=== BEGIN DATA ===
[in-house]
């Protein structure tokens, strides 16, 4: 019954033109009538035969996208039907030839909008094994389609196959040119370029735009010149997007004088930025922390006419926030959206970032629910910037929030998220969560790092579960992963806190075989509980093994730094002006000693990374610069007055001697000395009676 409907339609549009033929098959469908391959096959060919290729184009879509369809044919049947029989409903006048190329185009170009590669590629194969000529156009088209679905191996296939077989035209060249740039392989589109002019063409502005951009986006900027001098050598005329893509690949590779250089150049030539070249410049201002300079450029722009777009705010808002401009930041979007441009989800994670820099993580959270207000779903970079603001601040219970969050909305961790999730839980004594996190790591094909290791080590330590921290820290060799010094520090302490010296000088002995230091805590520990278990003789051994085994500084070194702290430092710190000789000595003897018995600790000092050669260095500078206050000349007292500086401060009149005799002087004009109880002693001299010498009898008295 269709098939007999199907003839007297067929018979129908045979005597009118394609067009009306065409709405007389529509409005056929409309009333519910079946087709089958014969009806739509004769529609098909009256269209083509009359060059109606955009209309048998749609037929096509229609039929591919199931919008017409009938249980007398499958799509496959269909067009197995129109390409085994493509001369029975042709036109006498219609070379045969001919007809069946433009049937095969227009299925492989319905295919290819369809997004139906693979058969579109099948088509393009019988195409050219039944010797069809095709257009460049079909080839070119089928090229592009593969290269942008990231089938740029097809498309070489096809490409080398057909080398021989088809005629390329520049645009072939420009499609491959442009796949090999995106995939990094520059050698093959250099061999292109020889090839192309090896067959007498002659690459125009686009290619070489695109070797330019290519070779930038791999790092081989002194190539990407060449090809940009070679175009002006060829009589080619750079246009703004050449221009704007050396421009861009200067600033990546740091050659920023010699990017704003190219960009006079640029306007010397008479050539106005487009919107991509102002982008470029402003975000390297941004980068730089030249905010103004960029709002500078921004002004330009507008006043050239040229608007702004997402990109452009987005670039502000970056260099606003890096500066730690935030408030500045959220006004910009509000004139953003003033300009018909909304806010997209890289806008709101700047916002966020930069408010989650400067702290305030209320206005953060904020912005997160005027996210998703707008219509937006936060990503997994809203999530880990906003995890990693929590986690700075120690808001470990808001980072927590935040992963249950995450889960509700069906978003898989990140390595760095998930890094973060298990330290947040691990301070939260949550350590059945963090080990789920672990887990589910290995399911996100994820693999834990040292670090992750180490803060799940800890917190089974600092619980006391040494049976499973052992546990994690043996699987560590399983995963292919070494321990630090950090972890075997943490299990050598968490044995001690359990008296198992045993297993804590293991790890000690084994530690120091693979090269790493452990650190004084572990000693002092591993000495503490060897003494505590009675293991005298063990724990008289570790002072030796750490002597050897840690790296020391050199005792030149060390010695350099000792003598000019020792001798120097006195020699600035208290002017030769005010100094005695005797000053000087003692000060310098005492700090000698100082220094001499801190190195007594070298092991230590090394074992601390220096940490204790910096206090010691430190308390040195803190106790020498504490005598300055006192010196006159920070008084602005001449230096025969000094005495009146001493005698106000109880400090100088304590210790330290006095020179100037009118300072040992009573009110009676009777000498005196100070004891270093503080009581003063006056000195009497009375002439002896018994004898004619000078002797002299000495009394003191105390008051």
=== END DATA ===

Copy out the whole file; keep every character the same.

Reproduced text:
[in-house]
């Protein structure tokens, strides 16, 4: 019954033109009538035969996208039907030839909008094994389609196959040119370029735009010149997007004088930025922390006419926030959206970032629910910037929030998220969560790092579960992963806190075989509980093994730094002006000693990374610069007055001697000395009676 409907339609549009033929098959469908391959096959060919290729184009879509369809044919049947029989409903006048190329185009170009590669590629194969000529156009088209679905191996296939077989035209060249740039392989589109002019063409502005951009986006900027001098050598005329893509690949590779250089150049030539070249410049201002300079450029722009777009705010808002401009930041979007441009989800994670820099993580959270207000779903970079603001601040219970969050909305961790999730839980004594996190790591094909290791080590330590921290820290060799010094520090302490010296000088002995230091805590520990278990003789051994085994500084070194702290430092710190000789000595003897018995600790000092050669260095500078206050000349007292500086401060009149005799002087004009109880002693001299010498009898008295 269709098939007999199907003839007297067929018979129908045979005597009118394609067009009306065409709405007389529509409005056929409309009333519910079946087709089958014969009806739509004769529609098909009256269209083509009359060059109606955009209309048998749609037929096509229609039929591919199931919008017409009938249980007398499958799509496959269909067009197995129109390409085994493509001369029975042709036109006498219609070379045969001919007809069946433009049937095969227009299925492989319905295919290819369809997004139906693979058969579109099948088509393009019988195409050219039944010797069809095709257009460049079909080839070119089928090229592009593969290269942008990231089938740029097809498309070489096809490409080398057909080398021989088809005629390329520049645009072939420009499609491959442009796949090999995106995939990094520059050698093959250099061999292109020889090839192309090896067959007498002659690459125009686009290619070489695109070797330019290519070779930038791999790092081989002194190539990407060449090809940009070679175009002006060829009589080619750079246009703004050449221009704007050396421009861009200067600033990546740091050659920023010699990017704003190219960009006079640029306007010397008479050539106005487009919107991509102002982008470029402003975000390297941004980068730089030249905010103004960029709002500078921004002004330009507008006043050239040229608007702004997402990109452009987005670039502000970056260099606003890096500066730690935030408030500045959220006004910009509000004139953003003033300009018909909304806010997209890289806008709101700047916002966020930069408010989650400067702290305030209320206005953060904020912005997160005027996210998703707008219509937006936060990503997994809203999530880990906003995890990693929590986690700075120690808001470990808001980072927590935040992963249950995450889960509700069906978003898989990140390595760095998930890094973060298990330290947040691990301070939260949550350590059945963090080990789920672990887990589910290995399911996100994820693999834990040292670090992750180490803060799940800890917190089974600092619980006391040494049976499973052992546990994690043996699987560590399983995963292919070494321990630090950090972890075997943490299990050598968490044995001690359990008296198992045993297993804590293991790890000690084994530690120091693979090269790493452990650190004084572990000693002092591993000495503490060897003494505590009675293991005298063990724990008289570790002072030796750490002597050897840690790296020391050199005792030149060390010695350099000792003598000019020792001798120097006195020699600035208290002017030769005010100094005695005797000053000087003692000060310098005492700090000698100082220094001499801190190195007594070298092991230590090394074992601390220096940490204790910096206090010691430190308390040195803190106790020498504490005598300055006192010196006159920070008084602005001449230096025969000094005495009146001493005698106000109880400090100088304590210790330290006095020179100037009118300072040992009573009110009676009777000498005196100070004891270093503080009581003063006056000195009497009375002439002896018994004898004619000078002797002299000495009394003191105390008051």